If polls and those who comment them have voiced for weeks their certainty that Democratic candidate Hillary Clinton will become the next POTUS, investors and financial markets have not excluded her rival Republican Donald Trump’s victory yet since they continued to warn about the potential side-effects of it.
“In the event Trump wins, I have no doubt in my mind the market tanks,” said billionaire Dallas Mavericks owner Mark Cuban. “The stakes are extremely high,” stressed billionaire Facebook co-founder Dustin Moskovitz who recently pledged USD 20 million to Democratic groups “to defeat Trump”. Like the one the City opted for to campaign against the Brexit, this “fear” strategy could prove counterproductive as well.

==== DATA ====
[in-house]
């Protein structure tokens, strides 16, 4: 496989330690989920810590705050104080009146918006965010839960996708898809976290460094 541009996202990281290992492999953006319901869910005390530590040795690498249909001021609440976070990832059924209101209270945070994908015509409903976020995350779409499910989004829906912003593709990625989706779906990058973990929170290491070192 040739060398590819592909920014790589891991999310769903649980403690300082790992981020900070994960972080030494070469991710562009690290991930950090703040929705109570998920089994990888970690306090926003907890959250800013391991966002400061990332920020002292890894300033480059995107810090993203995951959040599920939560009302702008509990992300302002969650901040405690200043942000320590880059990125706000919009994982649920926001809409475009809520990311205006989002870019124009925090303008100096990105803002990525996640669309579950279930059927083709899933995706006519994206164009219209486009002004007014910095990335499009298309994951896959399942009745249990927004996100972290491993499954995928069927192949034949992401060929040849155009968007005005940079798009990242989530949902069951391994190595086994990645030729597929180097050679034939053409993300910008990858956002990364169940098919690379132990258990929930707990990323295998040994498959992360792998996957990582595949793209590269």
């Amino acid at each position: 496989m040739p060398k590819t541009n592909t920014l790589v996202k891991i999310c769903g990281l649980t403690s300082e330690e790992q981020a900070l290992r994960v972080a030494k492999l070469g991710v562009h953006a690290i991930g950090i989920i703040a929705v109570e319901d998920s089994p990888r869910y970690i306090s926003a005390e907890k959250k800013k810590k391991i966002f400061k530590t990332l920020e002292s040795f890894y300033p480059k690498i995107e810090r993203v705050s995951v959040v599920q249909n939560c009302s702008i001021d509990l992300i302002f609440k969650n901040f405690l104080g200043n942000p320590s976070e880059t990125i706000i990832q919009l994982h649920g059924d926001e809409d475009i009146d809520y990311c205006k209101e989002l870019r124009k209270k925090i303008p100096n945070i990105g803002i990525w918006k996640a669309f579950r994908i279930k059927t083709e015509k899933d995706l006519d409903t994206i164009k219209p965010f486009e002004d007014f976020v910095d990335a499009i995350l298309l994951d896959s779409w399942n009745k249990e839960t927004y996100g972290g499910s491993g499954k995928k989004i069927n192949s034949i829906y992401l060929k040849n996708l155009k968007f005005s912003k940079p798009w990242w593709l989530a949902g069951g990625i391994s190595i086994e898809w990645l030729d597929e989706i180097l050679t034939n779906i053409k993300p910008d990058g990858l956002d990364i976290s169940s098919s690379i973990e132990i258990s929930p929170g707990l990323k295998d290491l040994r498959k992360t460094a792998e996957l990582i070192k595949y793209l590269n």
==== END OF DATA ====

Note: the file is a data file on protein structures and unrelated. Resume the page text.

First, it could legitimate a bit more the popular perception according to which Clinton is Wall Street’s candidate. Second, it could contradictorily incite the “silent majority” who clearly dislikes Wall Street and still copes with the 2008 financial crisis to vote for Trump in order to give a chance to his “change” pledge that seems to worry the “1%” so much.
The repeated and premature announcement of a post-Brexit apocalypse that hasn’t happened (yet) destroyed the City’s credibility in the minefield of politics; weakening in advance Wall Street’s scaremongering – sincere or not – in the event Trump got elected to the White House.
Third, Wall Street could be underestimating the side-effect of its activism with significant voter transference from a number of pro-Bernie Sanders supporters, who lost to Clinton in the Democratic primary, in favor of Trump.